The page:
The conclusion is that the students are satisfied with the status quo, some of them might be interested in following an extended programme of English. Decreasing the number of hours of English instruction might negatively affect the level of students’ satisfaction with their studies curriculum.

Life Skills. What Do Employers Want from Graduates?

Growing popularity of the law studies, overproduction of law graduates, and the new demands of the labour market require the legal English teachers to reformulate their believes and workshop. The role of LSP (Languages for Specific Purposes) teachers is constantly evolving towards the one of the language coaches, who are able to equip their students with the skills that will help the them increase employability at the outset of their careers.

Nowadays employers look for people who communicate well both verbally and in writing. The ability to use a foreign language verbally, to write clearly and succinctly, to demonstrate a wide range of profession related vocabulary, to prove the skill of critical thinking, analyse and research information in order to perform a task, may guarantee the competitive advantage over other candidates. Recruiters often mention drafting as the most striking lack among the job seekers. Therefore, applicants need to demonstrate very good, if not excellent, foreign language skills as early as at the stage of a job interview.

With 20 years of experience as an academic ESP (English for Specific Purposes) teacher I try to model my courses so that my students complete them not only with TOLES (Test of Legal English Skills) certificates, which is the requirement of my University, but also the extensive knowledge of legal and business English skills that they will transfer to respond to the expectations on the labour market when the need arises.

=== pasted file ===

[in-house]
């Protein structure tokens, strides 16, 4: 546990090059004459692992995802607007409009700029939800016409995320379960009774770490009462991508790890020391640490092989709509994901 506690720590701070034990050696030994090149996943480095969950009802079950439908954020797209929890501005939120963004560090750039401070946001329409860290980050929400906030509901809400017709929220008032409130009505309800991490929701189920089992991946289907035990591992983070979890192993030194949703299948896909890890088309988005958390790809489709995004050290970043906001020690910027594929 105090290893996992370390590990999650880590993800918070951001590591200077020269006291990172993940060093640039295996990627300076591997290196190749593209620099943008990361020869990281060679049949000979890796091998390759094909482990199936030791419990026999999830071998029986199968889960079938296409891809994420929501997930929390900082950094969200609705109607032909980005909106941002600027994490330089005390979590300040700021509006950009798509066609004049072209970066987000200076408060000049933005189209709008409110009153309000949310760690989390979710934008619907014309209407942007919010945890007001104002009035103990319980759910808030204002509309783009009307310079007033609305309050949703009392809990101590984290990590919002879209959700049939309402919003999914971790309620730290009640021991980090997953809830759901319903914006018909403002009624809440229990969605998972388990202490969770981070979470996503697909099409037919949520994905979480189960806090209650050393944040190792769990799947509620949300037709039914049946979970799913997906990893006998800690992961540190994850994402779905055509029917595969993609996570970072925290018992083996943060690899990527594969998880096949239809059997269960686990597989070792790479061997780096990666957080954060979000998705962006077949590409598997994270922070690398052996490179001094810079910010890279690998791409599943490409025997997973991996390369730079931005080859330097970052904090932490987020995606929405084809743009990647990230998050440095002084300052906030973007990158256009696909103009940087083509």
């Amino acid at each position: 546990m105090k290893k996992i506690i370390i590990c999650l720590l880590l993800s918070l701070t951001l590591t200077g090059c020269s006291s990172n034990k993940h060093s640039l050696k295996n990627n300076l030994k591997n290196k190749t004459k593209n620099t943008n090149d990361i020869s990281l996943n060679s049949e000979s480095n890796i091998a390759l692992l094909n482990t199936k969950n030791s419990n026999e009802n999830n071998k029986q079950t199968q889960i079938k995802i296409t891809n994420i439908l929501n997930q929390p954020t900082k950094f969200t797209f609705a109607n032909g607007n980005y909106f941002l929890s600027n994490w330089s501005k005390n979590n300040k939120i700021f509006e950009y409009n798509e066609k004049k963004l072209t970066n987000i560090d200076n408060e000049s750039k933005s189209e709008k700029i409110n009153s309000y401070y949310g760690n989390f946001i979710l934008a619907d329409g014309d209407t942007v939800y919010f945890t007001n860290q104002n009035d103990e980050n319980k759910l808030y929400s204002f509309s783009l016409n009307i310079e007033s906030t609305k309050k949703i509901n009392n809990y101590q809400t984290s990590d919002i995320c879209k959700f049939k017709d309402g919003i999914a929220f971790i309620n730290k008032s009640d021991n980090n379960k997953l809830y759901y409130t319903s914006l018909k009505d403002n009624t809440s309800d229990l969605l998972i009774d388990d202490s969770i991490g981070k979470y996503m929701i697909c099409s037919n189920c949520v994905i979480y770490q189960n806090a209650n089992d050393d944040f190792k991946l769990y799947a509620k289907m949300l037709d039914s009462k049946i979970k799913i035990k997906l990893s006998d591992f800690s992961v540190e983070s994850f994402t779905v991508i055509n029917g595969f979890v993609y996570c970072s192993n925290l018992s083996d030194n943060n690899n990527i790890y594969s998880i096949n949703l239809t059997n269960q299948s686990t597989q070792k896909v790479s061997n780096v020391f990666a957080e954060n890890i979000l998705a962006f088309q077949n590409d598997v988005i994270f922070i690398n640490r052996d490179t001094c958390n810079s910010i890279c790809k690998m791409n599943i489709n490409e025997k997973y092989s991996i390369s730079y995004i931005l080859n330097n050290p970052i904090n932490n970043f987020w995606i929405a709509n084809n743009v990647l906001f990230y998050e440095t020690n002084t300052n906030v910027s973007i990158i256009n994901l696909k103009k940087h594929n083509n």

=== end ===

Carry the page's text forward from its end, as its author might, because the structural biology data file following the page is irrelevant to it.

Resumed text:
If I were to conduct a traditional needs analysis recommended by the ESP authors, I would have to investigate my students’ prior experience in English learning, identify their strengths and weaknesses, collect information about their lacks, wants and wishes, establish what knowledge and skills they already possess, what learning strategies they apply, what motivates them to learn, and on that basis specify what skills and knowledge they should develop during the course.

TOLES examination syllabus and its requirements, as well as my long experience, may simplify the whole task without the need of conducting the needs analysis sensu stricto. With more advanced students the completion of the task within two academic years is not a very challenging job. However, during that time the freshers start to grow up and mature, sometimes they apply for their first job and start to think about their future seriously. Thanks to them I have started to realise that their target needs, apart from the examination preparation, will also comprise the ability to deal with the tasks assessing their knowledge of English during the recruitment processes. Therefore, developing the so called life skills in the legal English classroom has recently become my secondary objective. Life skills are the skills necessary for active and successful participation in life, in this case in professional life which will help law students and law graduates face the demands of the labour market and prepare them for the challenges of the real, professional world. These may comprise among others: translation, mediation (of meaning), register transfer, public/court speaking, client interviewing, and drafting.

As a linguist and an academic I am not involved in corporate business dealings, so I have decided to track early careers of my prior students with the help of a business oriented social networking service LinkedIn in order to obtain a more detailed feedback. From my past experience and contacts with practising lawyers I knew that law graduates are expected to be professional and independent, have strong drafting, legal research and analytical skills. They have to work hard, be dedicated, enthusiastic and driven to achieve excellent results, take initiative, be brave to make judgments or prepare a memo with an objective analysis, work well with others and communicate well with clients, be flexible and able to adapt to the needs of the supervising lawyers. However, I wanted to know how ideal job candidates are recruited in practice.